WITH the exception of perhaps a very few, educational institutions practise the routine rhetoric of ‘investing in the success of children’ and that ‘each child should rise and shine’. Seldom do they deliver what is actually required to pave way to the promised success.

There is no denying the fact that those with higher levels of cosmetics and glossy narratives end up attracting more attention. It makes business sense, if nothing else.

In any educational institution, there are two major stakeholders – the teacher and the student. Being part of many systems, what one finds in the name of professional development of teachers is the unnecessarily enhanced paperwork, which, in the absence of any corrective feedback, is nothing more than a penalty or merely ‘donkey work’.

There are training sessions that are redundant in nature, unfocussed and, hence, unwanted. Faculty is seldom happy and often questions the need to be part of such stereotyped, oft-repeated courses. In addition, there is dirty politics, groupings and WhatsApp groups offering nothing but hollow, unauthentic ‘forwarded’ messages and hypocrisy of ‘you scratch my back and I will scratch yours’.

Professionalism is somewhere gone down the drain, and in the name of many restraints that include course coverage, centralised curriculum with no room for innovation, paper pattern, etc., most teachers are found helpless, with ever-diminishing finer values that once used to be part of the teaching profession.

As for the students, living in a grade-oriented society, they become good at rote-learning rather than analytical thinking. One in about a thousand institutions would have a playing area, but will never have equipment and trainers. The old notion of becoming a ‘doctor or engineer’ is still rampant,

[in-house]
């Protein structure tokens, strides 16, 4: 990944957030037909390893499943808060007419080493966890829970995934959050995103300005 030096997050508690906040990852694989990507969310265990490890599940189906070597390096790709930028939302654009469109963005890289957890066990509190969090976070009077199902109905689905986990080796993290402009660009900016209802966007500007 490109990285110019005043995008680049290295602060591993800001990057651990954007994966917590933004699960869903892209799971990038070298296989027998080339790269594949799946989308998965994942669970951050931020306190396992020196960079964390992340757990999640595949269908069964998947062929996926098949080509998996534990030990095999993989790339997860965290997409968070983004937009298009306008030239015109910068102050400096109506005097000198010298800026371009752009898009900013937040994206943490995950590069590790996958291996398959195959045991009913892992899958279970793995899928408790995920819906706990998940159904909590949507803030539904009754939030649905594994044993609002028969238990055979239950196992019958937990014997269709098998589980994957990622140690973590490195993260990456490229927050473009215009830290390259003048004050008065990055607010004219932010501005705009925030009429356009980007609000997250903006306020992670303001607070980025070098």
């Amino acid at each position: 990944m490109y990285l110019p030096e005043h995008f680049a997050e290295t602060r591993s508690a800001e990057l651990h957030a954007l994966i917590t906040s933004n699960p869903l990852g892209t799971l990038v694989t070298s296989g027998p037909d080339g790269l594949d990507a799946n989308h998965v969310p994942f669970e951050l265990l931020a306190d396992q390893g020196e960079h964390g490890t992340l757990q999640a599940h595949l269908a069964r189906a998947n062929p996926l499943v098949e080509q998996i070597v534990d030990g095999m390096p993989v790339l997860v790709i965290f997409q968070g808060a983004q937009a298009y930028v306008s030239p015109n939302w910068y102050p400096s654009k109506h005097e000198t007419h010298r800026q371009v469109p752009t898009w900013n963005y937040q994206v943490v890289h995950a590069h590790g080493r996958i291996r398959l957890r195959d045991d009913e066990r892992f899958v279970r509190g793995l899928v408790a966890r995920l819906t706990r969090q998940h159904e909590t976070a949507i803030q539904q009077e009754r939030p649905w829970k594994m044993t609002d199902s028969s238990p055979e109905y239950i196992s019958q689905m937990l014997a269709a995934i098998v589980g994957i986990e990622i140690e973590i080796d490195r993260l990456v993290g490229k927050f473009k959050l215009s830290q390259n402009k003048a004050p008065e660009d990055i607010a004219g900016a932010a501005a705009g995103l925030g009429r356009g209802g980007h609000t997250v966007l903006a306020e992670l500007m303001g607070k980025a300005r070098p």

albeit with a few more options thrown in. Upon completing the intermediate level, most students stand disillusioned, and join any study course their ‘dear ones’ suggest.

What is required is to offer more platforms to these budding individuals. Many of them might become great politicians, sportsmen, musicians, chefs, dress/shoe designers, handicraft makers, technicians, journalists, actors, lawyers, professors, writers, social media experts, artists, photographers … the list is unending.

It will be far more worthwhile to ask the teachers to groom the students and expose them to newer options in today’s world rather than overburdening them with purposeless loads of work. In this way, the teachers will be engaged in real-life activities with a true sense of making contribution to the success of all.

Syed Farhan Basit

Gujranwala

Published in Dawn, July 31st, 2021

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